New parent wants better funding and Board communication, but less union influence
David Dayhoff just made the cut in the Sept. 14 Minneapolis School Board primary, nabbing the sixth and last spot among 16 candidates vying for the Nov. 2 ballot.
Dayhoff carries what many think is a liability; he is a Republican in a city where the Democratic-Farmer-Labor Party has a near-monopoly on elective offices.
However, Dayhoff is not just any Republican; he sought and received the endorsement of the fiscally conservative, socially liberal Independence Party and also earned the endorsement of the Log Cabin Republicans, a gay and lesbian group.
That Dayhoff is not a DFLer could be seen in his unsuccessful bid for the teacher's union support. Answering their questionnaire about what role seniority should play in layoffs, the 34-year-old answered, "Last hired, first fired, is a bad way to manage talent."
Dayhoff believes he can bring diversity of political thought to the Board.
"The Board has a credibility problem at the State Legislature," Dayhoff said. "There are no Republicans in the Minneapolis delegation. Somebody has got to make a case for the Minneapolis schools at the Capitol. One advantage is that I don't have to sneak around the Capitol to talk to the Republican leadership because I don't care what the unions think or what the DFL thinks."
Unlike Republican legislators, however, Dayhoff thinks Minneapolis does not get enough school funding. He said funding is not keeping pace with inflation. As a result, basic personnel expenses like health insurance premiums are taking money out of the classrooms. He also thinks more money needs to go into special education.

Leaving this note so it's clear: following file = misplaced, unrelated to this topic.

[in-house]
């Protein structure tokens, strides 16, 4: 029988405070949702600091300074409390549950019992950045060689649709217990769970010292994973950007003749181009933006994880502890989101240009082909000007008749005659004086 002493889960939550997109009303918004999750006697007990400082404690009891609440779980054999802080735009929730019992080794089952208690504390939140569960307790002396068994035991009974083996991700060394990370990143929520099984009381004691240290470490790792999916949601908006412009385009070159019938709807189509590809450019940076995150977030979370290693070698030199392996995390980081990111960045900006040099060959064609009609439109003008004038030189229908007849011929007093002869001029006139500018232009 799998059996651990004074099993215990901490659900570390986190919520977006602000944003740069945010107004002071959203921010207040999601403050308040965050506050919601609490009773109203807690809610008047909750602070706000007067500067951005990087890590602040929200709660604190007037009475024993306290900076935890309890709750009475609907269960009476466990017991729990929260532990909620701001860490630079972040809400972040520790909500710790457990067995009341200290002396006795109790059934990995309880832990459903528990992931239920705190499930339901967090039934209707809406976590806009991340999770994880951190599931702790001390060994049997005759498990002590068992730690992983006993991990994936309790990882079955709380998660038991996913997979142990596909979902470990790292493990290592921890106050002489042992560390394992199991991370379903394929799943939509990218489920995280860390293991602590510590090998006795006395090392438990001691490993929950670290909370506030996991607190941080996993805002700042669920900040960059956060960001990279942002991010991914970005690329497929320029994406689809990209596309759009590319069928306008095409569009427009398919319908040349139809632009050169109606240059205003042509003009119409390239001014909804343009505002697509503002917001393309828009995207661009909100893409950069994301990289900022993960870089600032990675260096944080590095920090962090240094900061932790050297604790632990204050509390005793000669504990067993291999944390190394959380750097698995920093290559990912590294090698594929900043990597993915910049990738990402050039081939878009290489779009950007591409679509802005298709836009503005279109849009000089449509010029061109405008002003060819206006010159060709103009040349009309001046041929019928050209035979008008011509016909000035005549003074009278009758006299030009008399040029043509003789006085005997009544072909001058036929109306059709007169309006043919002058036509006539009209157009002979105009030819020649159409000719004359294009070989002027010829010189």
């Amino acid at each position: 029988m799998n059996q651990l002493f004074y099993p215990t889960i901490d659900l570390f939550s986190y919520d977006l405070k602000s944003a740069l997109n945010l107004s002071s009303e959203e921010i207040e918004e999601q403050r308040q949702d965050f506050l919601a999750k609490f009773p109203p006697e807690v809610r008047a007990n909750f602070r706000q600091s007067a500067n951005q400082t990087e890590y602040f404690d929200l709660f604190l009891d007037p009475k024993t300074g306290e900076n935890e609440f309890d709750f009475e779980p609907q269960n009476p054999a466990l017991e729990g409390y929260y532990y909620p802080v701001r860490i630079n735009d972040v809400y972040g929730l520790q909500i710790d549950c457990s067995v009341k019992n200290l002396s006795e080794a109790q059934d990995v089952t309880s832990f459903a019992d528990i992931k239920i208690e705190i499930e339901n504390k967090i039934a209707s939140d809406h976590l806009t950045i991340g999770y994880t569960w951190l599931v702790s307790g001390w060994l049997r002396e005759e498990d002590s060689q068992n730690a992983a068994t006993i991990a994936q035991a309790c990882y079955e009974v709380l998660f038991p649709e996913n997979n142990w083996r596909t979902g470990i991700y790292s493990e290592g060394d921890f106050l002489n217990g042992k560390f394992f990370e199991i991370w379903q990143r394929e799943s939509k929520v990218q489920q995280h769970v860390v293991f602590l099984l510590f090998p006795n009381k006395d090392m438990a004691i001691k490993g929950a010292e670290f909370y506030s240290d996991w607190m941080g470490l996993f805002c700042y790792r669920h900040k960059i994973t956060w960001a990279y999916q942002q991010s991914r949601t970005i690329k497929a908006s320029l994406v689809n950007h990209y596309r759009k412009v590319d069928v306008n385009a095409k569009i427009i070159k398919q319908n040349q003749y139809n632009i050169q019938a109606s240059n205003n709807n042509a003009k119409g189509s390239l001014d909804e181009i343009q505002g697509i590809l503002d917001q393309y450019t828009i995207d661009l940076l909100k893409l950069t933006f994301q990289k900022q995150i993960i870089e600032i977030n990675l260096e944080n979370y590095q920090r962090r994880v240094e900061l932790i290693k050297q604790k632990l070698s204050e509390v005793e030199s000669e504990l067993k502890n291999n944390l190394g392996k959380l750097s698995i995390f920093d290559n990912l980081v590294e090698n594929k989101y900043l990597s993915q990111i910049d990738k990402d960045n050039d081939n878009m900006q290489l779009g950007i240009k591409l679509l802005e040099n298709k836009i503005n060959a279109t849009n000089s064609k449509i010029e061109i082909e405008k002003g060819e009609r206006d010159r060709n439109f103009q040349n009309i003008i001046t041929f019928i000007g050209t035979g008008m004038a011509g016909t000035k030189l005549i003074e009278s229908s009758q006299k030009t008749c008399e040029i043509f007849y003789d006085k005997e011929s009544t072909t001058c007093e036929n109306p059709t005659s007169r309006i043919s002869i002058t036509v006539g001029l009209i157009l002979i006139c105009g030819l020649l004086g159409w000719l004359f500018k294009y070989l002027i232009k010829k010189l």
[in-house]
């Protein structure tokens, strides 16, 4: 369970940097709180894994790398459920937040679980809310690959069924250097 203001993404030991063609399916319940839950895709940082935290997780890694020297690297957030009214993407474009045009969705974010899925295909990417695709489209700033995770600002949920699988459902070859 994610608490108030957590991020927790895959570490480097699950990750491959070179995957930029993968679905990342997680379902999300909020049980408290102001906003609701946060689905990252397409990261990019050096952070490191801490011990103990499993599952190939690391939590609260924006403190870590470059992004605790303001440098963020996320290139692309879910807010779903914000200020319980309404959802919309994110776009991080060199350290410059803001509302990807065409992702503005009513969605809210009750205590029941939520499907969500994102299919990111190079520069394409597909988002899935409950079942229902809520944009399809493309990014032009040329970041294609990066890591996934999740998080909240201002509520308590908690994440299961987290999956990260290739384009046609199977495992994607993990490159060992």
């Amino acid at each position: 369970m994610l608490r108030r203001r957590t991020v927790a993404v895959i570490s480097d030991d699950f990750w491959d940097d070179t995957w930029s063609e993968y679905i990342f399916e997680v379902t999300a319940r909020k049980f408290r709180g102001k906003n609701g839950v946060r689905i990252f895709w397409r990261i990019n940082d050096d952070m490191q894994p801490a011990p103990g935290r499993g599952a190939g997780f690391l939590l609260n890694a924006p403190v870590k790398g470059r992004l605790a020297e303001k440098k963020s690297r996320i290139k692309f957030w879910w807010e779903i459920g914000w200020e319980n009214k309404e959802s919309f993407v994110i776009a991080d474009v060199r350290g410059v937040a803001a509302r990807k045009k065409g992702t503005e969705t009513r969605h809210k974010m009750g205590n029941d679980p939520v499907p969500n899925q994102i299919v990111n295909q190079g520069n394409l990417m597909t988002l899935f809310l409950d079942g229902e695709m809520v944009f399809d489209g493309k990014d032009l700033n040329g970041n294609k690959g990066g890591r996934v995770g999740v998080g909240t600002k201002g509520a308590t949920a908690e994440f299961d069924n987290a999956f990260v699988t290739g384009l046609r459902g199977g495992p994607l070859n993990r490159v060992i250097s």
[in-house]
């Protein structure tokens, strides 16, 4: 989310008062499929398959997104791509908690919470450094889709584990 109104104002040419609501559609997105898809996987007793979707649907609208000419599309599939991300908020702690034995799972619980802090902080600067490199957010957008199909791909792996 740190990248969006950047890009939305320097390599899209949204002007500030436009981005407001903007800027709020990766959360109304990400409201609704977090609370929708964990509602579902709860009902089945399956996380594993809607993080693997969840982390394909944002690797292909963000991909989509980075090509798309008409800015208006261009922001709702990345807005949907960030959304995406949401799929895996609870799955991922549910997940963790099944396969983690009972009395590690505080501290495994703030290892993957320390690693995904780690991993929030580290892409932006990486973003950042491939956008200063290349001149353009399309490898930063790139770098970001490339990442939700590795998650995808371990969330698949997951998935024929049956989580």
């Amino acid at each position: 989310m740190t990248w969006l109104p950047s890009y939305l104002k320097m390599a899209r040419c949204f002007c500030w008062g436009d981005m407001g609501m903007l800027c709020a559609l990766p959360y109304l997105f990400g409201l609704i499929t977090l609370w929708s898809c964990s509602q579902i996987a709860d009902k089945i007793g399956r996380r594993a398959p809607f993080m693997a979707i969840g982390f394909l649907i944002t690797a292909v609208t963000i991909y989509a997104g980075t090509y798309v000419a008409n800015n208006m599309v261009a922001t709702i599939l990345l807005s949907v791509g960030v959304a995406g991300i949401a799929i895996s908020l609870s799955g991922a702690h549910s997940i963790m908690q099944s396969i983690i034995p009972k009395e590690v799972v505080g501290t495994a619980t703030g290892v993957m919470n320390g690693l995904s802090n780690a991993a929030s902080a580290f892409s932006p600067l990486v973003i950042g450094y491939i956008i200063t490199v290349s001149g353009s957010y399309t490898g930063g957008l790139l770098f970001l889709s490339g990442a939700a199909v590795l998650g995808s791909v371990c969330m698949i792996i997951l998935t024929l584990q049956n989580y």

He admits he's still learning parts of School District policy, but the Princeton graduate said he is a quick study and he learning more every day. After months of door-knocking, he said he has heard a common complaint.
"It is amazing to me how many times people ask me, 'Can you make a decision?' For many, that's their criteria of whether they will support a candidate or not," Dayhoff said.
Dayhoff says that schools should have been closed last year. The way the Board sprang the decision on the community, then backed down after protests was a mistake, he said.
"I think we need new people on the Board just to repair its image and its credibility," he added. "The image problem is significant because it is responsible for the stampede of students out of the district. There are a lot of great schools in Minneapolis, but there has been nothing but a drumbeat of bad news about the schools for several years. A lot of families are opting out on the basis of perception and not reality."
Dayhoff's biggest criticism of the seven-member School Board is poor communication with parents. The result, he feels, is that people don't know what's going on at district headquarters or at individual schools.
He said he has only just grasped teacher realignment, which struck him as outrageous.